Subscribe to our newsletter

     By signing up, you agree to our Terms Of Use.


    • About Us
    • |
    • Contribute
    • |
    • Contact Us
    • |
    • Sitemap

    World’s Second-Largest Hydropower Project Starts Operation in China

    The Baihetan hydro station will power provinces in the country’s east and significantly reduce coal consumption.

    A mammoth hydropower station situated in the upper tributary of China’s Yangtze River in the country’s southwest has started generating power, even though the project is still under construction, state broadcaster China Central Television (CCTV) reported.

    Two of the 16 turbines at the Baihetan Hydropower Station, each capable of producing 1-gigawatt of electricity per hour, went into operation Monday after a three-day trial, according to CCTV. The power station is expected to produce an estimated 62.4 terawatt-hours of electricity annually after construction is completed in 2022.

    Baihetan will be second only to the Three Gorges Dam in terms of its power generation capacity. It is one of the four giant plants built by The China Three Gorges Corporation on the Jinsha River, an upstream portion of the Yangtze and a major host for hydropower development.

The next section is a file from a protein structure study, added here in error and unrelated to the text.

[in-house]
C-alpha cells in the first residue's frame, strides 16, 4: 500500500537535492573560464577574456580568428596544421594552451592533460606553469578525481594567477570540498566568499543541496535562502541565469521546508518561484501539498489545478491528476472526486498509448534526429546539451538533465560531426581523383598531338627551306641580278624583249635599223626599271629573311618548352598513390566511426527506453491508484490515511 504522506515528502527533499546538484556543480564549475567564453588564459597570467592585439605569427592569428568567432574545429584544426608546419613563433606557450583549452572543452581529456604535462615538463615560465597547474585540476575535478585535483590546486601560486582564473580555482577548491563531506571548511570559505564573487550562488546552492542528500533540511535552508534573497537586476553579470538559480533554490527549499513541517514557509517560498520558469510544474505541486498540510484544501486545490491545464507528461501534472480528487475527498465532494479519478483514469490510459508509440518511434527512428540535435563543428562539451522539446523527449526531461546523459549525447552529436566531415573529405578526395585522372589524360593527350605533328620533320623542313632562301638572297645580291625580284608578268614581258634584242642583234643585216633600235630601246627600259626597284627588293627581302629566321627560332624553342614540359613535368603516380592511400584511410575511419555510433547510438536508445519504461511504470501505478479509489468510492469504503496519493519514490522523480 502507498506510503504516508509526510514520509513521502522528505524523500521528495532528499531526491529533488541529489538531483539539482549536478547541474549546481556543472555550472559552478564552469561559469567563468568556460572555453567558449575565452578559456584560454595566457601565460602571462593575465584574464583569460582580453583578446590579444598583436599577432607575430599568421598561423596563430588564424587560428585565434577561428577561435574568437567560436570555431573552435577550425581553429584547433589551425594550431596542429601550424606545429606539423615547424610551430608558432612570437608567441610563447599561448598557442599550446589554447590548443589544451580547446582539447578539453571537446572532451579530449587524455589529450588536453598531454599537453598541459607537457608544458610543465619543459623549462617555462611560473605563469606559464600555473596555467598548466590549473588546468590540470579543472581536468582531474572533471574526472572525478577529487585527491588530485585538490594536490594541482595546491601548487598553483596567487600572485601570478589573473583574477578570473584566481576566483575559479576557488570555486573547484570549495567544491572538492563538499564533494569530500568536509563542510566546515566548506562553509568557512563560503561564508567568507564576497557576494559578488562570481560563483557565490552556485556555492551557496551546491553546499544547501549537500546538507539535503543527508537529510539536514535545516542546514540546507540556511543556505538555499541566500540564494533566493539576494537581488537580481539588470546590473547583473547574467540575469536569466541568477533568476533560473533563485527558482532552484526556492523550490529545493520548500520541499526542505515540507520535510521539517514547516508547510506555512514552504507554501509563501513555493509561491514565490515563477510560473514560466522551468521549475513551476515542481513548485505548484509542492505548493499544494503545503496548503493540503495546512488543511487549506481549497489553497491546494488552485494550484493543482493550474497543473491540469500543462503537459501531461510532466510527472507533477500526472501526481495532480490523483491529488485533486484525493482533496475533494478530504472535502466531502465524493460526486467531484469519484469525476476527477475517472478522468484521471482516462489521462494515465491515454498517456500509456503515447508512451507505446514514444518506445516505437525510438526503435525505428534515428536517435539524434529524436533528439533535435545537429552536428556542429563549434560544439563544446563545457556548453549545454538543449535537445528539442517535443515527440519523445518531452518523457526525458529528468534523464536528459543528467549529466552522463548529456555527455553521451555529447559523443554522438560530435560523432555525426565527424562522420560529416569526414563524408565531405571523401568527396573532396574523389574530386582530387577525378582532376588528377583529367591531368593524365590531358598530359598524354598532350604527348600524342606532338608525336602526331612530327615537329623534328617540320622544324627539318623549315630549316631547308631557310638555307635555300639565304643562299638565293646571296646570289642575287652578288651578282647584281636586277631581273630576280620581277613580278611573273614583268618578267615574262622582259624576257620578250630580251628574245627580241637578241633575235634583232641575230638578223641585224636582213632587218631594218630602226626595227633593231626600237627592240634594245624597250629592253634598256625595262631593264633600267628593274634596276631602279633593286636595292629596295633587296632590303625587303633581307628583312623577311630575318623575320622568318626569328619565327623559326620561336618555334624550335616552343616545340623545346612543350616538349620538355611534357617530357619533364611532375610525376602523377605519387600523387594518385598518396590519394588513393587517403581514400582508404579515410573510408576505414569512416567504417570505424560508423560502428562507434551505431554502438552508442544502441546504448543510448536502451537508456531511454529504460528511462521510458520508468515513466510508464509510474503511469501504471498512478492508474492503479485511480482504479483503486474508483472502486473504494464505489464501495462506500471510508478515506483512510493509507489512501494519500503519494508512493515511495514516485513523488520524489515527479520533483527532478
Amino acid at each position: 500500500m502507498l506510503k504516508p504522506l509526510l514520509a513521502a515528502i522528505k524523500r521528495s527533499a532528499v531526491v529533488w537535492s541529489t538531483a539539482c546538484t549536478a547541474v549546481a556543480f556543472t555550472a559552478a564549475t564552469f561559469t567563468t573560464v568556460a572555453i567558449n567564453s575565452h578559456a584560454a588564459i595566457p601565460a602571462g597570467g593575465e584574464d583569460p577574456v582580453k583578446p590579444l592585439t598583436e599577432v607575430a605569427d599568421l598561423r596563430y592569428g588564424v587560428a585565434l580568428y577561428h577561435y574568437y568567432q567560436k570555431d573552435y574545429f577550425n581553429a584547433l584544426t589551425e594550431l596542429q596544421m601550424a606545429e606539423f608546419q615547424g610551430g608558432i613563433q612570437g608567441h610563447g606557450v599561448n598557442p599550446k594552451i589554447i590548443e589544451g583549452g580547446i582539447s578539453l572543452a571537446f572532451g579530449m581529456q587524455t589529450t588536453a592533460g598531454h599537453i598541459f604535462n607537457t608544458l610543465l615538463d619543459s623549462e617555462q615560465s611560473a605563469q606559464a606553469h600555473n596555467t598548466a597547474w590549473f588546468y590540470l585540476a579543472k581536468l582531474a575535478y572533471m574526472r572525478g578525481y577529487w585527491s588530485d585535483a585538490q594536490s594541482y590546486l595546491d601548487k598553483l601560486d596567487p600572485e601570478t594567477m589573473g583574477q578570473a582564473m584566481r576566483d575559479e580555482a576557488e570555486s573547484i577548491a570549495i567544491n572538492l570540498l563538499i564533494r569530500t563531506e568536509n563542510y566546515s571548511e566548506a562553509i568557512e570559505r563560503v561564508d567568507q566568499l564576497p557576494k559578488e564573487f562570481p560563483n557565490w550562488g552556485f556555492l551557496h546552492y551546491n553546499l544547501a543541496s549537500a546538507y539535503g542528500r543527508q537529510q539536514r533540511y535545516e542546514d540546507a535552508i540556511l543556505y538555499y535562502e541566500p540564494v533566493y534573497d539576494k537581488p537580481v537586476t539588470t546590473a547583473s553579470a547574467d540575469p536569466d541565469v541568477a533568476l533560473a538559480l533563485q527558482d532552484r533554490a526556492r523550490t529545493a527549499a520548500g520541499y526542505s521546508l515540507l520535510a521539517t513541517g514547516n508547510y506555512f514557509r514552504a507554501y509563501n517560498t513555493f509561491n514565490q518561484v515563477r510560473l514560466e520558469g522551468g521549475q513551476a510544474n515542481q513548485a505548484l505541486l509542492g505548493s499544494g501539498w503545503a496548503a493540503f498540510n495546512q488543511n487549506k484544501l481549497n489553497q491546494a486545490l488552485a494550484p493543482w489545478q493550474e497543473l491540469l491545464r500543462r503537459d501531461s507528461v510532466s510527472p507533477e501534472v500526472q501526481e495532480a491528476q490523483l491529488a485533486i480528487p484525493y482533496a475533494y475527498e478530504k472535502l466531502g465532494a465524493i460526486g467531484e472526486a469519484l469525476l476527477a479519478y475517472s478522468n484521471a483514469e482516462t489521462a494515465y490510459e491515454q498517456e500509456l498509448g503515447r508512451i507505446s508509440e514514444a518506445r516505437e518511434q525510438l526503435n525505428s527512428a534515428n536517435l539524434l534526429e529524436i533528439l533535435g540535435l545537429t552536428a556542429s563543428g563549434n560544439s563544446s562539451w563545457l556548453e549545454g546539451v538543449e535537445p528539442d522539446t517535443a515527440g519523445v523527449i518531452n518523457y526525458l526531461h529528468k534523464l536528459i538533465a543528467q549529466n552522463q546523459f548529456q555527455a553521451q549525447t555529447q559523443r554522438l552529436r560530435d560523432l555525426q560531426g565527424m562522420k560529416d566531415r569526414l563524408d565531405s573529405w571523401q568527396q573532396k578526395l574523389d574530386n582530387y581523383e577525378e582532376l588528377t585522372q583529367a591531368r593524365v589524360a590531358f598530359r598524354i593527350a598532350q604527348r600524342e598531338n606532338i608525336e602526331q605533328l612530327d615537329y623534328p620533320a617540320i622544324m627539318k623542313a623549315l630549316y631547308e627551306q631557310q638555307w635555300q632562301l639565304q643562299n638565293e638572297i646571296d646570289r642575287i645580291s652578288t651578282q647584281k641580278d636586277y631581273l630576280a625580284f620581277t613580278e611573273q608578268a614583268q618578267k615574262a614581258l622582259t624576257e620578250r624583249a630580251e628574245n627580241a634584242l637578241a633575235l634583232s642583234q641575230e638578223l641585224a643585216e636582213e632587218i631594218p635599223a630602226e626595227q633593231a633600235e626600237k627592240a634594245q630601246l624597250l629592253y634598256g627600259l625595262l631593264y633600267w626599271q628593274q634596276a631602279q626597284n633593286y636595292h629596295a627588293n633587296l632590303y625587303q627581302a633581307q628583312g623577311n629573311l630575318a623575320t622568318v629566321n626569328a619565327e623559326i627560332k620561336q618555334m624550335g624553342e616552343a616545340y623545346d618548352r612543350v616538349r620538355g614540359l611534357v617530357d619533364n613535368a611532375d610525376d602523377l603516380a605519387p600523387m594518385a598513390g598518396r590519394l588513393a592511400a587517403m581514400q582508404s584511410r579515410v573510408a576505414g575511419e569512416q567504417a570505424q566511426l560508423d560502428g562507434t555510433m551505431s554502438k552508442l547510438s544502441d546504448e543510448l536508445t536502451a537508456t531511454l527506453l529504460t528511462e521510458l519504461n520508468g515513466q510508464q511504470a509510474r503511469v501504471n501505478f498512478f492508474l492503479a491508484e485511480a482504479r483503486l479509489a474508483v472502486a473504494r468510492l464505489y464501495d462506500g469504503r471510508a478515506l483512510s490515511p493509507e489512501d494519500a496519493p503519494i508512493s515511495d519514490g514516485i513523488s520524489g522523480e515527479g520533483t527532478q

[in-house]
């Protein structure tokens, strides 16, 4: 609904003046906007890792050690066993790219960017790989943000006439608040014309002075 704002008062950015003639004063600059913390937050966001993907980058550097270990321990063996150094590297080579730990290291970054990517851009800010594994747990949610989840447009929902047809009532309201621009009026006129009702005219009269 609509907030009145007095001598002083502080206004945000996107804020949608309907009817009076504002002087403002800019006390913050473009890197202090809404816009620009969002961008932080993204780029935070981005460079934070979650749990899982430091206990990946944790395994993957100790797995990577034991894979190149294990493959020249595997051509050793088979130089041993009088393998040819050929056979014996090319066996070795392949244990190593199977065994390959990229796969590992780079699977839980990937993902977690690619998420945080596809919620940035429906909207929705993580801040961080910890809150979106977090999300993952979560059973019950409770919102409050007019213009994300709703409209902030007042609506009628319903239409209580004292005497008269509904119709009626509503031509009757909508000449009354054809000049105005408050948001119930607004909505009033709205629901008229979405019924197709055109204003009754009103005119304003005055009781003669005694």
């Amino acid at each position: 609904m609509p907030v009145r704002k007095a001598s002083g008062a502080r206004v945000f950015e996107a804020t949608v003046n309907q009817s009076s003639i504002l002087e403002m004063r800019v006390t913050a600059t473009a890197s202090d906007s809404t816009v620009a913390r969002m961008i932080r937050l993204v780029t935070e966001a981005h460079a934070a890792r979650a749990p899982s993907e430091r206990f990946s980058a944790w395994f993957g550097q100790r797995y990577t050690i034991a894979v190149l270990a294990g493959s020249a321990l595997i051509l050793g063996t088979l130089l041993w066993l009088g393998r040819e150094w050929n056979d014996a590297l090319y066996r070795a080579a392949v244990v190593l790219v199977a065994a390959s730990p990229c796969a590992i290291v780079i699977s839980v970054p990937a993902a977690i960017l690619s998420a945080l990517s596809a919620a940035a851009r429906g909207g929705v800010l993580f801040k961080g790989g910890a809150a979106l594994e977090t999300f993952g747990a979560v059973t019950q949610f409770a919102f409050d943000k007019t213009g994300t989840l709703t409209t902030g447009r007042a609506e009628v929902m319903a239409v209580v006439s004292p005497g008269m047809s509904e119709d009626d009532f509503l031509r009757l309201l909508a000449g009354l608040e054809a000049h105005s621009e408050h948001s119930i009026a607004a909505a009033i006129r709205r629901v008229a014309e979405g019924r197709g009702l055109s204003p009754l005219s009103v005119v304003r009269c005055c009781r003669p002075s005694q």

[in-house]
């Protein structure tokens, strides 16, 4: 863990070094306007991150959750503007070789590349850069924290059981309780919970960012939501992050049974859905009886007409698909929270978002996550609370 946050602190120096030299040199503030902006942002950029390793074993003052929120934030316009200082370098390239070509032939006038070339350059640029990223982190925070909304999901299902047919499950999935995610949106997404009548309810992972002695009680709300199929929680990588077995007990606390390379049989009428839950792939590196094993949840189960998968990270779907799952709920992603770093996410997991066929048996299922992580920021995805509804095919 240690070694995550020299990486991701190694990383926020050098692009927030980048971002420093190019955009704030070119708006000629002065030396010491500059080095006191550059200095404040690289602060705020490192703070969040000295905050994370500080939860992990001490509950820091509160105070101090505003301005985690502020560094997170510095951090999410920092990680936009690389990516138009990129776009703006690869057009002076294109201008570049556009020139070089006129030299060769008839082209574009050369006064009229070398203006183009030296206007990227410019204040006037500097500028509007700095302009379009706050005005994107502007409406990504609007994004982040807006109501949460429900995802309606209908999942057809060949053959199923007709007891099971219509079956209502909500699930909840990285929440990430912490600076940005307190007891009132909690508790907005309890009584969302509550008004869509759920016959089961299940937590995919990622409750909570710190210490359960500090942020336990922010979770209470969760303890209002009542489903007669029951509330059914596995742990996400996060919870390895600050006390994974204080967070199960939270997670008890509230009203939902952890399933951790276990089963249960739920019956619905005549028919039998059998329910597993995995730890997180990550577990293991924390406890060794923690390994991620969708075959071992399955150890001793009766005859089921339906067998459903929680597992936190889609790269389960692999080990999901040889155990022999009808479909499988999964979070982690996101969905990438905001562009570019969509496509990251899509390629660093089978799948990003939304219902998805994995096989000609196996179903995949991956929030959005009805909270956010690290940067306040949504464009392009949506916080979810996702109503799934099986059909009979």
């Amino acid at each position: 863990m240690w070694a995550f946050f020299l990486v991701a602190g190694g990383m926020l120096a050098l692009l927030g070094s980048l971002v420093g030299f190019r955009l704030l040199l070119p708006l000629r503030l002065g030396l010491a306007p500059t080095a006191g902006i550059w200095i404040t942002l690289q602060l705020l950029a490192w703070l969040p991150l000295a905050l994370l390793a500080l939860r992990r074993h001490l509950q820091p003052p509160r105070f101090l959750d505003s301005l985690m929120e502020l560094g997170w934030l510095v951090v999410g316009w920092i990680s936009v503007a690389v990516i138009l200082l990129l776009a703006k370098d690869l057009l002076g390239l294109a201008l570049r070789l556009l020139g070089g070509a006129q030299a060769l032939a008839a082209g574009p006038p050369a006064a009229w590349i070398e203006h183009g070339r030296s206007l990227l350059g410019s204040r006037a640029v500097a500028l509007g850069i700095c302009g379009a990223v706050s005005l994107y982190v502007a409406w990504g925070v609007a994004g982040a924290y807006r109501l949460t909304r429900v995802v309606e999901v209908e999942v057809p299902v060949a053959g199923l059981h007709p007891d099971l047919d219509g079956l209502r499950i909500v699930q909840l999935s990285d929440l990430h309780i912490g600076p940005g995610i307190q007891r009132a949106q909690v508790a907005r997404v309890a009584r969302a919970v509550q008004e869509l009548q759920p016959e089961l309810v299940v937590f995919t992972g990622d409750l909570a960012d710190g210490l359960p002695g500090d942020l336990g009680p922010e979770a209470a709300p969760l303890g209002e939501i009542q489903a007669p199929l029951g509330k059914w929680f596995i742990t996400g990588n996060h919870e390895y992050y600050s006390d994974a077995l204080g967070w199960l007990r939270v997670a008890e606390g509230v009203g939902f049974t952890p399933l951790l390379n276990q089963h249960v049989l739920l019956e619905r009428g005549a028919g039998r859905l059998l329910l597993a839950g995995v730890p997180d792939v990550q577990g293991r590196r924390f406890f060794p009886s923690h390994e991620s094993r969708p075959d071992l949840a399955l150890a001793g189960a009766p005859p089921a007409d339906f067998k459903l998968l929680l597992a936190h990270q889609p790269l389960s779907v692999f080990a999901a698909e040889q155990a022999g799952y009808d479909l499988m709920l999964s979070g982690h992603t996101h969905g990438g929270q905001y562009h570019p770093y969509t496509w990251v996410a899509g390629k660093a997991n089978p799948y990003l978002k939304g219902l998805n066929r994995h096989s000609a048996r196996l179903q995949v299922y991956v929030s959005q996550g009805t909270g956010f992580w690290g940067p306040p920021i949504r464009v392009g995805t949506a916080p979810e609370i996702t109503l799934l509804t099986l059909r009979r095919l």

More than 100,000 people in Yunnan and Sichuan provinces were relocated during construction of the new hydropower station, which will mainly supply power to places as far as 2,000 kilometers away in the eastern Zhejiang and Jiangsu provinces. The amount of power generated daily by the plant will be able to meet the annual energy requirement of 500,000 people, according to CCTV.

    Official estimates claim that the green energy from the new plant could cut coal use by 19 million tons per year.

    With an investment totaling 220 billion yuan ($34 billion), Baihetan is part of China’s large-scale national scheme to harvest green power in the country’s energy-rich west to support increasing electricity demands in its affluent east coast. That will come as welcome news to those in many parts of central, eastern, and southern China, who turned to various energy-saving measures this past winter to avert power crunches.

    However, Baihetan may face curtailment of its power for a considerable time amid delays in other supporting projects. Namely, the erecting of two ultra-high voltage power lines — the long-distance transmission networks that will carry power to Zhejiang and Jiangsu provinces — have fallen behind schedule. While one started construction in December, the other has yet to get underway.

    Editor: Bibek Bhandari.

    (Header image: An aerial view of the Baihetan Hydropower Station in Liangshan, Sichuan province, June 27, 2021. People Visual)